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By Anna Roth
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By Alex Hochman
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As the friendly bartenders at the Lexington Club on the corner of Lexington and 19th streets can tell you, respect is the only key to admission to this lesbian mecca. Hence the spiky-haired cat named Jake, the lone male among a crowd of perhaps 30 on a Saturday night.
3464 19th St.
San Francisco, CA 94110
Region: Mission/ Bernal Heights
"Actually, I usually come during the week to shoot pool," he says, sipping beer as he waits for his sister, a regular. "For me, it's just kind of a hangout. Every once in a while I'll get somebody who's like, "What the hell are you doing in our bar?' Some people assume [incorrectly that] I'm gay, but others are totally accepting."
Perhaps such tolerance should come as no surprise in a place where bathroom graffiti announces that "We are all doomed to be ourselves." Or perhaps the stylishly dressed patrons (wallet chains and baseball caps, bowler hats and ties) have other things on their minds. For example, Amy, visiting from New Mexico, says her thoughts are occupied by one subject -- "That woman in orange" -- a svelte butch with blond hair, an orange bowling shirt, a well-tailored dinner jacket, and, quite possibly, a date.
"Do you think she's with that girl?" Amy asks. "I really want to know her. Do you know her?"
Unfortunately, no. But then, on a brighter note, the Mission's 19th Street corridor offers plenty of highs to allay the burn of sexual longing, from oxygen-induced bliss at the oxygen bar 22O2 to the soothing vibes at Keur-Baobab, where owner Marco Senghor looks amazingly Buddha-like as he lounges on a barstool in a puffy vest and knit cap. His story is incredible: After emigrating from Senegal to San Francisco, Senghor started a home-based ginger juice business, then relocated to his current address when ginger vapors under-mined his ceiling. He boiled ginger night and day until he collapsed from exhaustion, then closed the business and reopened it as a restaurant, offering new takes on the juices of his homeland, such as the Fleur, a blend of tamarind, ginger, and bourbon that could make any evening bloom.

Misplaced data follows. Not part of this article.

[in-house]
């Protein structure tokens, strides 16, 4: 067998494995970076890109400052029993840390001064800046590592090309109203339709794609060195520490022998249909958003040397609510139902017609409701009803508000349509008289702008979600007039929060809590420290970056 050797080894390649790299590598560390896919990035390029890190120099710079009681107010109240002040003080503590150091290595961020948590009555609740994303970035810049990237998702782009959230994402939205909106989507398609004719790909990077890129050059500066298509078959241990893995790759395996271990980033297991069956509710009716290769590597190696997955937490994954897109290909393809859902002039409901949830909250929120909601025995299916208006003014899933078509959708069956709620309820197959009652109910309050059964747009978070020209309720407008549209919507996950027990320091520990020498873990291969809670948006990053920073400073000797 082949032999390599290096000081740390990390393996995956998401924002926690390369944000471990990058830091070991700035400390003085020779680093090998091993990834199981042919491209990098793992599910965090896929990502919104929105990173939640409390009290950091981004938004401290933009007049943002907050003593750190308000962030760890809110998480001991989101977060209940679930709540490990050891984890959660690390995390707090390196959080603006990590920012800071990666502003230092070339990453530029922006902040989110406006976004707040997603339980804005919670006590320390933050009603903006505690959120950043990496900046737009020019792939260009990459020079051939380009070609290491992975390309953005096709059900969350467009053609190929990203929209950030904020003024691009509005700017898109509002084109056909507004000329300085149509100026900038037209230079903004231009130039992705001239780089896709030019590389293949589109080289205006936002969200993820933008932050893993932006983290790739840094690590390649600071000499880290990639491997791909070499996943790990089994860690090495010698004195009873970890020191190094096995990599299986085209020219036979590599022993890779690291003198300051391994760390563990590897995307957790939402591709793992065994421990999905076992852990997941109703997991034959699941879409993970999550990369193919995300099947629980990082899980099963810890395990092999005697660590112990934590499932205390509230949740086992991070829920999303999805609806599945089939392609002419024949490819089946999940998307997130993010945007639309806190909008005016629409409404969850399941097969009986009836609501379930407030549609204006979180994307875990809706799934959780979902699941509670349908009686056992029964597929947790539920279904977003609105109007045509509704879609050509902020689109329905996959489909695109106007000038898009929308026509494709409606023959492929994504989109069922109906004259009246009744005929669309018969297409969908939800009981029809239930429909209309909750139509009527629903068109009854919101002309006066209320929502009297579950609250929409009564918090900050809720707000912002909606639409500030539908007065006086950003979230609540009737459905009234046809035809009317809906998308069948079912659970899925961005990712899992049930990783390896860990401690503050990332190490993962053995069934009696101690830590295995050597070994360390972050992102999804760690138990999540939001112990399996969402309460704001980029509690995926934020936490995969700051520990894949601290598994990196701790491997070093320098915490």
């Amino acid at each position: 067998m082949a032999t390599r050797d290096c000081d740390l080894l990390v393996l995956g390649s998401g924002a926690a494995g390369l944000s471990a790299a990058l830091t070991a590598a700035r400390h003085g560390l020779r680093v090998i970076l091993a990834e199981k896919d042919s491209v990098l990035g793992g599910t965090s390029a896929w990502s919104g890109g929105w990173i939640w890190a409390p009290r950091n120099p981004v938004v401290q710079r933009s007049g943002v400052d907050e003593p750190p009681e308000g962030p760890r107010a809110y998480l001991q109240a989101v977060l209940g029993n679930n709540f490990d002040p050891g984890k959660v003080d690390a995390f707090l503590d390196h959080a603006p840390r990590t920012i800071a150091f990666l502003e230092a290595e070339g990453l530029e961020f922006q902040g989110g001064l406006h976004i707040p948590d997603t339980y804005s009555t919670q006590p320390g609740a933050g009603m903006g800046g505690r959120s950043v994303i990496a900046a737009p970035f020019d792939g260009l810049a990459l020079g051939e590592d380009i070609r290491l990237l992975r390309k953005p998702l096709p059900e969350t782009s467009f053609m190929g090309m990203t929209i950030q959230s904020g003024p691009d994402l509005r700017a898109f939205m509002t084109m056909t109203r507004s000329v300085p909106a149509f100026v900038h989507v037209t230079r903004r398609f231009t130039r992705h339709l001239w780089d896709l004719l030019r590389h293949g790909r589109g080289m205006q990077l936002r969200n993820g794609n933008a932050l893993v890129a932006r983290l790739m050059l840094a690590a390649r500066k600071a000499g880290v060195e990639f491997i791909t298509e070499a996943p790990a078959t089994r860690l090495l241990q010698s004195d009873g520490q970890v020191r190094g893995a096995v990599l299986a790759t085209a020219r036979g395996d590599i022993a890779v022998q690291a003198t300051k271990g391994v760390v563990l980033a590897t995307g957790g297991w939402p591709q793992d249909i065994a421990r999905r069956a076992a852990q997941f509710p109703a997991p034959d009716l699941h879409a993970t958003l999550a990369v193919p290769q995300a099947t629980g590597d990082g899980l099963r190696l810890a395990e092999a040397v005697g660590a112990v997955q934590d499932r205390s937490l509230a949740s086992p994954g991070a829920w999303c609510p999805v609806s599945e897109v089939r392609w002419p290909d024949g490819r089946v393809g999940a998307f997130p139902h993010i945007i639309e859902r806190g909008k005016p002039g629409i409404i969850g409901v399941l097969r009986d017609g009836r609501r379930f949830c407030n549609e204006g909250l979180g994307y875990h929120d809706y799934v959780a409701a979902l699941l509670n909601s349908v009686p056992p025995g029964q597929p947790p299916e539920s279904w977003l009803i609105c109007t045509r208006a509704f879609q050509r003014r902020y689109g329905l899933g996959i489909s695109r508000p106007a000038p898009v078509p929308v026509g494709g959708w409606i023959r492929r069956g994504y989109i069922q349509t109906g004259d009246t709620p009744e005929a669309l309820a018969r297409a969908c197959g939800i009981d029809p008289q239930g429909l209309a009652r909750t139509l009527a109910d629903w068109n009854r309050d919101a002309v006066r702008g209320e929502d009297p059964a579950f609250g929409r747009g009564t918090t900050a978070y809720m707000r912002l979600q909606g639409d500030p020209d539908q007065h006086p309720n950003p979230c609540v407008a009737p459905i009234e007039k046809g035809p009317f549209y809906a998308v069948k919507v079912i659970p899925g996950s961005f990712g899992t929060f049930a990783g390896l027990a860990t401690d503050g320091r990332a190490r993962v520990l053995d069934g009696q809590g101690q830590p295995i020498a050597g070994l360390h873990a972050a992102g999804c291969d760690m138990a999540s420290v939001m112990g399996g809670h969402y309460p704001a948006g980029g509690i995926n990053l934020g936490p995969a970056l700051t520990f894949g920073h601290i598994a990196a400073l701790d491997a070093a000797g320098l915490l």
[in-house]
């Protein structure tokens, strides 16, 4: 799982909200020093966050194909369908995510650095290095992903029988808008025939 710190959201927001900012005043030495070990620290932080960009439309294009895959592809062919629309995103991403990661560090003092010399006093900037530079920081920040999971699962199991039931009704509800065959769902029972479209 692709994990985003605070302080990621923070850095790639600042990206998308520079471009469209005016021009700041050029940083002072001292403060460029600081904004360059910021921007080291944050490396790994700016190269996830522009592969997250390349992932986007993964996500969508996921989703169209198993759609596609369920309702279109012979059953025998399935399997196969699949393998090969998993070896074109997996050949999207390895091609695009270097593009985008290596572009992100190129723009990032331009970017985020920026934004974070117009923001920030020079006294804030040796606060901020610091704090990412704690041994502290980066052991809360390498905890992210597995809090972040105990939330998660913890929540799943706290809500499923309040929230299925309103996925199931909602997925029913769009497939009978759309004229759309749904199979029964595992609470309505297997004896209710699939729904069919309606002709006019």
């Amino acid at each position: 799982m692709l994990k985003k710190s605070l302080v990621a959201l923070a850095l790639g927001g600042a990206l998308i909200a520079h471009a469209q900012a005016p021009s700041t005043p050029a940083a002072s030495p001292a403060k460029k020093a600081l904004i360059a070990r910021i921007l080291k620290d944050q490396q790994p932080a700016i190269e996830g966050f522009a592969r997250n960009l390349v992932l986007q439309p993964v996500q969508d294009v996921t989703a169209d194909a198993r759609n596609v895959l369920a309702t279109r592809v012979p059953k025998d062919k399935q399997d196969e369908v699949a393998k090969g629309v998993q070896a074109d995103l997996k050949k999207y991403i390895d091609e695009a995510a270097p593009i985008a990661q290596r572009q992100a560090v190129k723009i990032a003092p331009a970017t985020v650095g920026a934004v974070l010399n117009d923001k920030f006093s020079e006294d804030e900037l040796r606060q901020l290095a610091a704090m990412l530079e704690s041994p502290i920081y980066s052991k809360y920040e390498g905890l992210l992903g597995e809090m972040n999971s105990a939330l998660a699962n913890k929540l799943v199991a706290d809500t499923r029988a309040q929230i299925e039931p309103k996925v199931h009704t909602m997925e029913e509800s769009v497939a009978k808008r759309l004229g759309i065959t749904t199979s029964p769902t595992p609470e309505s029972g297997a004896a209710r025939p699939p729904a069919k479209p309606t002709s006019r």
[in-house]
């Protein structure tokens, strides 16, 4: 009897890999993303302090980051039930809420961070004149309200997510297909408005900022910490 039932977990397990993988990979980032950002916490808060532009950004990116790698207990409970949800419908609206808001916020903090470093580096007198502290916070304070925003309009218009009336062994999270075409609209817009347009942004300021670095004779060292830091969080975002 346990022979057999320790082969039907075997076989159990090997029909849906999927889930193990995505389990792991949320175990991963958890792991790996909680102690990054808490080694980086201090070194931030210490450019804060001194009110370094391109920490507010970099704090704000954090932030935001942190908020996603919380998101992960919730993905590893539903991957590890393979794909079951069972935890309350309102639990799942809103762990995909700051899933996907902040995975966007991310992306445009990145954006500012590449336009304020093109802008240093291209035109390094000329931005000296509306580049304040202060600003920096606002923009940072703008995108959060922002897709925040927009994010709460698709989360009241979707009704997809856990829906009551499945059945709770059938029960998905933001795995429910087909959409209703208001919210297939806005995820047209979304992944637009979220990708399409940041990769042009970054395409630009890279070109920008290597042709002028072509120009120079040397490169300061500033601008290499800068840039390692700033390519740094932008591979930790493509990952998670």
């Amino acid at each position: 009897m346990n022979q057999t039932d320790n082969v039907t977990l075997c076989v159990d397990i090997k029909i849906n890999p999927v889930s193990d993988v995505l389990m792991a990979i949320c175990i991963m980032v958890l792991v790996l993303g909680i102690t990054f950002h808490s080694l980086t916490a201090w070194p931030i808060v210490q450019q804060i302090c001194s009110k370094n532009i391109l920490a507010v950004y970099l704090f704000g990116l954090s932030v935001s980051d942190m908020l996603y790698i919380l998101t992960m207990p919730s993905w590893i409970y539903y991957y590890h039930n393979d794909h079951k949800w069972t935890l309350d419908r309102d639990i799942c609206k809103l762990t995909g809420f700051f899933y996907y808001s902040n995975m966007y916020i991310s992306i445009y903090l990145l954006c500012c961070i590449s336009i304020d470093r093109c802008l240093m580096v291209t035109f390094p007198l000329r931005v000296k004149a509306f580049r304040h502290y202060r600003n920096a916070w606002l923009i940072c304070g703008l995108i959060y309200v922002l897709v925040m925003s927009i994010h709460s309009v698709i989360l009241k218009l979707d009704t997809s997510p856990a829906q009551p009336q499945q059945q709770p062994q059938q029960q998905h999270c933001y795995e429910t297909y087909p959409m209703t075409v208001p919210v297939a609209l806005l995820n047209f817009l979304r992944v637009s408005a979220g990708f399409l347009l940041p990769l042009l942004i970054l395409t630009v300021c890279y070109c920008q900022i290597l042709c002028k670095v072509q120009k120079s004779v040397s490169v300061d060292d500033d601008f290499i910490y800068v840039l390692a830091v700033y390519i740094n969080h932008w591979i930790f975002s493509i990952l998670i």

"It's been like a crescendo, going up and up and up," Senghor says of Baobab's seemingly invincible popularity. "In my country, you don't call it business. It's socializing, it's atmosphere, it's well-being. You have to feel happy when you work."
At 1 a.m., the restaurant's pale wood bar and tropical décor host a bohemian, largely French-speaking crowd of perhaps a dozen. Senegalese salsa trickles from the stereo, but nobody gets a groove on. The opposite is true at Sacrifice, a block farther down 19th, where, as the weekly hip hop club "Supastar" hits full stride, a young, diverse crowd owns the dance floor so thoroughly that it may stay owned for weeks. The formula is unbeatable: two pool tables, a $5 cover, an even ratio of men to women, and bartenders willing to make just about anything, including the recipe below.
Pour 1 ounce each vodka and blue curaçao into a cocktail glass. Float with sambuca and 151-proof rum. Ignite. To avoid singed hair, drink through longest straw available while bartender adds 1 ounce each Kahlúa and Bailey's Irish Cream. Surprisingly smooth and not too sweet, with burnt licorice undertones and a strong coffee finish. Equally perfect for drowning sorrows or warming yourself with someone you love.
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